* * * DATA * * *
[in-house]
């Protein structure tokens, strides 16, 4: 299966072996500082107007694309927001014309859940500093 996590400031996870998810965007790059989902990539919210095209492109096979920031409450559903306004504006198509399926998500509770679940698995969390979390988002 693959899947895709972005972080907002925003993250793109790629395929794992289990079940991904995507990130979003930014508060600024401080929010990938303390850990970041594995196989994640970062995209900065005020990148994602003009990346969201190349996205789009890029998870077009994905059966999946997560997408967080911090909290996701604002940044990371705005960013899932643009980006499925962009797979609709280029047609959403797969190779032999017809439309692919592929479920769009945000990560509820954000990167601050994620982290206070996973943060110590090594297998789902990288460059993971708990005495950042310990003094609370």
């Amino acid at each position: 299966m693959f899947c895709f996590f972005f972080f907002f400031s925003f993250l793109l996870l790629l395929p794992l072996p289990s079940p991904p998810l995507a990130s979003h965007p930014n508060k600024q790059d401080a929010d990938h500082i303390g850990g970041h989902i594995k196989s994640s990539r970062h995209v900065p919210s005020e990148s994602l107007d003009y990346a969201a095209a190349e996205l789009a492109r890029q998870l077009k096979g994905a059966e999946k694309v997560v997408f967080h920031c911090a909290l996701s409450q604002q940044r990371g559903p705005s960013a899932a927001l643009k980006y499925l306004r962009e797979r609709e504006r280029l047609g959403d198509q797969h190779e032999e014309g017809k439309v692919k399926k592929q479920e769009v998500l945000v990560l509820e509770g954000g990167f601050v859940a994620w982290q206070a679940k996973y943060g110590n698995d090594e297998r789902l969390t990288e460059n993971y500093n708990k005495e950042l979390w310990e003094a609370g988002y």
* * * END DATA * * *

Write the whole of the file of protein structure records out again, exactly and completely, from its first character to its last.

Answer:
[in-house]
């Protein structure tokens, strides 16, 4: 299966072996500082107007694309927001014309859940500093 996590400031996870998810965007790059989902990539919210095209492109096979920031409450559903306004504006198509399926998500509770679940698995969390979390988002 693959899947895709972005972080907002925003993250793109790629395929794992289990079940991904995507990130979003930014508060600024401080929010990938303390850990970041594995196989994640970062995209900065005020990148994602003009990346969201190349996205789009890029998870077009994905059966999946997560997408967080911090909290996701604002940044990371705005960013899932643009980006499925962009797979609709280029047609959403797969190779032999017809439309692919592929479920769009945000990560509820954000990167601050994620982290206070996973943060110590090594297998789902990288460059993971708990005495950042310990003094609370």
């Amino acid at each position: 299966m693959f899947c895709f996590f972005f972080f907002f400031s925003f993250l793109l996870l790629l395929p794992l072996p289990s079940p991904p998810l995507a990130s979003h965007p930014n508060k600024q790059d401080a929010d990938h500082i303390g850990g970041h989902i594995k196989s994640s990539r970062h995209v900065p919210s005020e990148s994602l107007d003009y990346a969201a095209a190349e996205l789009a492109r890029q998870l077009k096979g994905a059966e999946k694309v997560v997408f967080h920031c911090a909290l996701s409450q604002q940044r990371g559903p705005s960013a899932a927001l643009k980006y499925l306004r962009e797979r609709e504006r280029l047609g959403d198509q797969h190779e032999e014309g017809k439309v692919k399926k592929q479920e769009v998500l945000v990560l509820e509770g954000g990167f601050v859940a994620w982290q206070a679940k996973y943060g110590n698995d090594e297998r789902l969390t990288e460059n993971y500093n708990k005495e950042l979390w310990e003094a609370g988002y």